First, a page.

Near Yellow Mountain

Saturday, October 6, 2012

Romancing the Stone

If you have read past blogs, likely you will recall the mention of Philip, (our driver, culture guide and friend in Shanghai). Phillip was never a complainer but over a series of weeks a few years ago, I noticed he was constantly rubbing his lower back and seemed to have some level of pain each day. I asked him about it several times. Each query was rebuffed with a quick “mei wenti” or “no problem”. Finally when it was clear that the condition was getting worse,  I told Phillip he HAD to see a doctor. He grudgingly said he would call for an appointment.
A few days later Philip went to the doctor and was told he had a kidney stone. On the x-ray it appeared more like a kidney boulder. There was no chance for Phillip to pass it in the normal way. He needed surgery and even then, because of the size of the stone and how it had attached to the kidney wall, he was in danger of losing his kidney.  After consulting the doctors again, Phillip was told he would need to be at the Shanghai Kidney Hospital for a month. He wouldn’t be able to drive for almost six weeks. I told Philip not to worry about the time away, he had insurance through the company and he would still be paid his salary. We got a substitute driver while Philip was out. Breaking in a new driver made me appreciate Phillip more than ever. The nervous young substitute was not a very good driver, had no experience with foreigners and was not anxious to engage in conversation. Those six weeks seemed like a year.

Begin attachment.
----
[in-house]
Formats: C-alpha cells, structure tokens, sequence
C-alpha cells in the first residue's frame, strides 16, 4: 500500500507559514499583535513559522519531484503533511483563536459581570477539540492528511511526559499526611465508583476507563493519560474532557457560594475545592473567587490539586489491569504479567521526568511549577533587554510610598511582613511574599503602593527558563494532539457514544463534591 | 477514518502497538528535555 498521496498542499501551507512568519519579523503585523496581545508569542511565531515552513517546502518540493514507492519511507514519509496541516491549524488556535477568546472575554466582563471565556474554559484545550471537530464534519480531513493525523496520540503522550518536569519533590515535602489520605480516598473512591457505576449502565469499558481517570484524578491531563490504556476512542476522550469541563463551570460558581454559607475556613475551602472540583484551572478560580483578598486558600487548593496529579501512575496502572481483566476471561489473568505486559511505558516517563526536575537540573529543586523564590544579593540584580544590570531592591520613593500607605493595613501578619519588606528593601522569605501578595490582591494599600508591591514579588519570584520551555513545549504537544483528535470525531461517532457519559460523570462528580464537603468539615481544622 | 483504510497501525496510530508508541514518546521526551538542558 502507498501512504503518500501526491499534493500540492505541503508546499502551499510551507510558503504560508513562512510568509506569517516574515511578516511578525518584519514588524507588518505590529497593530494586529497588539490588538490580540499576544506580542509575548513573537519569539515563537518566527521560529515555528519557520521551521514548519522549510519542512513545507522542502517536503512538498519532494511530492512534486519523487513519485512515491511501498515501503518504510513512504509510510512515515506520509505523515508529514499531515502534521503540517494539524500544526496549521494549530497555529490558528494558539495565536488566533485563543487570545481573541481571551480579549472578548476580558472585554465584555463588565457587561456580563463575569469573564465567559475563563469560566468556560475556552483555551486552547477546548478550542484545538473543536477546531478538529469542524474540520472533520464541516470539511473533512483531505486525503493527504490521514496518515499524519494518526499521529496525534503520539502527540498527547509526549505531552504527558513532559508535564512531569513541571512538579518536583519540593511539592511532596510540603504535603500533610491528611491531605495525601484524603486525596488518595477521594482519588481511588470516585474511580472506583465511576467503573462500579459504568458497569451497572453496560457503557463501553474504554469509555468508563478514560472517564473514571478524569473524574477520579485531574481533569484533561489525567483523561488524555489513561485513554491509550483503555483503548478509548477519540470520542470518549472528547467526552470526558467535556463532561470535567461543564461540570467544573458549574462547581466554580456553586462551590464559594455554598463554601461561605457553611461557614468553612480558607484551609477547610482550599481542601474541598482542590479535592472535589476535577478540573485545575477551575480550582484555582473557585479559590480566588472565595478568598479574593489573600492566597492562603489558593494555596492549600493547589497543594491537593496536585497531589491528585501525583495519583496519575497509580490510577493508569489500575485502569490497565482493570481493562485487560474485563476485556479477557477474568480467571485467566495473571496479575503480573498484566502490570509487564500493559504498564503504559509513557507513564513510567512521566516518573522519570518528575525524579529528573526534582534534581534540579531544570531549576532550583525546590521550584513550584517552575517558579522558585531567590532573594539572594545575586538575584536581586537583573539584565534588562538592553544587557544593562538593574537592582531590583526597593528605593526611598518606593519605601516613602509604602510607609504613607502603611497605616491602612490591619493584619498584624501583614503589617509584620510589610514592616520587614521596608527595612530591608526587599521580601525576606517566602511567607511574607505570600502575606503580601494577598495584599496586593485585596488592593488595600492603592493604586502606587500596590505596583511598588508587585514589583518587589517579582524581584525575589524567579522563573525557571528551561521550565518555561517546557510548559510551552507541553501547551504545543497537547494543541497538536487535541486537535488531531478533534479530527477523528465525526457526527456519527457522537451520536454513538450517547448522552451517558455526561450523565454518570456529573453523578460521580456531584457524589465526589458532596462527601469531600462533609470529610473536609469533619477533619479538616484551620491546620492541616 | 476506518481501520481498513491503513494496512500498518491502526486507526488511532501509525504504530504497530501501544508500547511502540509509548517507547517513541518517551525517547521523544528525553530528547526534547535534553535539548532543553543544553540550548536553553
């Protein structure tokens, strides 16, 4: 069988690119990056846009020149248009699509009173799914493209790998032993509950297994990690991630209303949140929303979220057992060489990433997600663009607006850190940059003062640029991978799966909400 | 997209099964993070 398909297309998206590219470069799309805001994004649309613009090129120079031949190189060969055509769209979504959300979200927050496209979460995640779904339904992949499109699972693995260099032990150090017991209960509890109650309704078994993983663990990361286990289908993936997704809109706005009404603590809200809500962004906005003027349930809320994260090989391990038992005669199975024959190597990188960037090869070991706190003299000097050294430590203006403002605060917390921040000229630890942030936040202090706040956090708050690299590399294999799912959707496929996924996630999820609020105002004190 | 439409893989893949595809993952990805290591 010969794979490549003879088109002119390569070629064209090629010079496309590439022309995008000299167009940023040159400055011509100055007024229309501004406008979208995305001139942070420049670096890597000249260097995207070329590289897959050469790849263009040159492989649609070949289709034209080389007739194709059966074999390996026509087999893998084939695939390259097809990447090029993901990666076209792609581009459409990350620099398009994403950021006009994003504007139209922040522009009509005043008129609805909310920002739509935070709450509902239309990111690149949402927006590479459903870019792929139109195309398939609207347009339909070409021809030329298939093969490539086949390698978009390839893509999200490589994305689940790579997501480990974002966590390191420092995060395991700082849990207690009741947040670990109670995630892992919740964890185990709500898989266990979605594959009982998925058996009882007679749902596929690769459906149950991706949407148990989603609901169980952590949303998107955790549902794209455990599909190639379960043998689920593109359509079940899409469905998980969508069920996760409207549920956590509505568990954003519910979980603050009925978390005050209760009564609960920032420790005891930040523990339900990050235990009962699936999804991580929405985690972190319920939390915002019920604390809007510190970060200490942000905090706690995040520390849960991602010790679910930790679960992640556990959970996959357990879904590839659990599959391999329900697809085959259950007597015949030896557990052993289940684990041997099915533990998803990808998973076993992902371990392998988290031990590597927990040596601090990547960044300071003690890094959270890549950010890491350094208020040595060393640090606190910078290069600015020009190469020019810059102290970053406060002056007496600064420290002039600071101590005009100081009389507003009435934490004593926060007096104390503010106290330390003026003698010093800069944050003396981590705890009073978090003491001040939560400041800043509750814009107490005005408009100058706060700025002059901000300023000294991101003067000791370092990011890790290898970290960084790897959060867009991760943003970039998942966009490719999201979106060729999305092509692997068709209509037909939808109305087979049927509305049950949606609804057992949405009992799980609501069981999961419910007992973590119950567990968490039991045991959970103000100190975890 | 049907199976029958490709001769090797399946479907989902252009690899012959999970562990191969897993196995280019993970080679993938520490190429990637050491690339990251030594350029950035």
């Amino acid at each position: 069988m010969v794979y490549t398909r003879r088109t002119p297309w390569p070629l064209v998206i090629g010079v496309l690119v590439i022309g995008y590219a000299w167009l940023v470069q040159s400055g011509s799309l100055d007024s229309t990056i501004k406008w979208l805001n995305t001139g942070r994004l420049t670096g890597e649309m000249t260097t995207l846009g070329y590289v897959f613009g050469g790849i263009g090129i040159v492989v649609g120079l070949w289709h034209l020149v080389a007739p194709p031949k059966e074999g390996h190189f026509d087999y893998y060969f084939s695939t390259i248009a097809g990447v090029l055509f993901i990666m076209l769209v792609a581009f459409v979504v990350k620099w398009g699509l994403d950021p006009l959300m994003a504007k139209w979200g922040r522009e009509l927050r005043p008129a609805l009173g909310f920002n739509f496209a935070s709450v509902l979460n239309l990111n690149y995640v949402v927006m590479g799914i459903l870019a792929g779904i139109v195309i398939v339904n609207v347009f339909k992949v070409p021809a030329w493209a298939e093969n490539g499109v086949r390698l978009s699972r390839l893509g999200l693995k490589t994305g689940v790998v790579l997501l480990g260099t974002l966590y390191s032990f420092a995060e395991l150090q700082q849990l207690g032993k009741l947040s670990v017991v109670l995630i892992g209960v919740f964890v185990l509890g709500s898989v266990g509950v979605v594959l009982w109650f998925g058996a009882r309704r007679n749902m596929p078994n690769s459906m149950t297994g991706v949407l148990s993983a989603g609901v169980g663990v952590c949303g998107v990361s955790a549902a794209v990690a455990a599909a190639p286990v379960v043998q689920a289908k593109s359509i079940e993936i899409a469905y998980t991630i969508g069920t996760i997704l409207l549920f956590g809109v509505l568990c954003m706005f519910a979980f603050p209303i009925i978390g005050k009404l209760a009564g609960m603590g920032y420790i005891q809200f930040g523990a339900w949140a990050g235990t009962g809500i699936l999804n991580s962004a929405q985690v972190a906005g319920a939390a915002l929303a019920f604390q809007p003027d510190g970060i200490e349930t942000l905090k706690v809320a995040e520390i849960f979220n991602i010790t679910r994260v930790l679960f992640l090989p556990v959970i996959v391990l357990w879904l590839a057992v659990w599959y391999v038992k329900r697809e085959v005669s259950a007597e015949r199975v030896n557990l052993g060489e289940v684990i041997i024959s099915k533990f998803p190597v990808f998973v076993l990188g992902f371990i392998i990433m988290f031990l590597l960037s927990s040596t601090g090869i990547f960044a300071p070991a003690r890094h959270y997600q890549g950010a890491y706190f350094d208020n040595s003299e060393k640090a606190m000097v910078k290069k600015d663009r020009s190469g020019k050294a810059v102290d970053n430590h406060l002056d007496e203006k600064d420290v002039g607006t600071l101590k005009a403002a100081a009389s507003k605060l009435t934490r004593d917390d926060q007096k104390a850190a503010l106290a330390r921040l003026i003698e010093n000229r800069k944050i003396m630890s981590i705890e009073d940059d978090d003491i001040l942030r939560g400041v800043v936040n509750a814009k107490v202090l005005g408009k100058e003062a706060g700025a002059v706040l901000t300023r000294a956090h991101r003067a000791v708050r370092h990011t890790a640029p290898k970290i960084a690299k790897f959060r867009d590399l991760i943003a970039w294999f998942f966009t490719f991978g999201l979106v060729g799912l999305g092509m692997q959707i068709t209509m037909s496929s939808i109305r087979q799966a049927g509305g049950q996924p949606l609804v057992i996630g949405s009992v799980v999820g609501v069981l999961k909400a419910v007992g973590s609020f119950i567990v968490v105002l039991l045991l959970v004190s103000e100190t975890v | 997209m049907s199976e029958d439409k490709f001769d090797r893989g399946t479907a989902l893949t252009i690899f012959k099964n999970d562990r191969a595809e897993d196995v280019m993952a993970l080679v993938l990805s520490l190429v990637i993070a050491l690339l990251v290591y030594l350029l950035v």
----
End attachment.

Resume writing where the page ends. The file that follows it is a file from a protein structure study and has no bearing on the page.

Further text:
The day of Phillip’s surgery, we kept in contact with the hospital for updates. Hours passed, we began to fear the worst. There was talk of removing the entire kidney but in the end the kidney was saved. We were anxious to see Philip and visited the hospital a few days later. My admin assistant took us to the Shanghai Kidney Hospital. Since the hospital does not serve foreigners, they don’t see many foreign families. Based on the attention we got, maybe we were the first foreign family to visit. We entered the hospital with a group of five – my wife, daughters and admin. By the time we crossed the lobby to enter the elevator, we had picked up several followers, when we exited the elevator it seemed the pied piper must have been in our group. The locals seemed very interested to find out who had the foreign visitor. We got to Philip’s room and saw a smiling Philip holding court with his seven roommates. I noticed Philip looking over my shoulder. Then he looked at me and asked who all the people behind us were. Well over a dozen of the curious throng we picked up on the way to Philip’s room decided to follow us in. I turned and motioned for them to leave and finally with some support from Phillip we able to convince them to find entertainment elsewhere.

Each bed in the room had a number and Philip introduced each of his roommates by their number and where they were from. He said: “Mr. # 2 is from Guangzhou and he owns a shipping company”. Philip seemed to like having a shipping company owner in his room. The rest were introduced in turn. It was clear that Philip did most of the talking in the room – whether or not he had visitors. Nobody seemed to mind.

Philip was eager to show us his new treasure so he raised the plastic bag holding the larger of the two stones. We were shocked at the size. After he left the hospital, Philip put the big stone in a jar and it became a conversation piece in the car.

Philip recovered quickly and was back at work as scheduled. The short separation had shown us how much Philip had become part of our family. We kept the stone in the car for several weeks. Philip’s stories always improved when he had a prop……..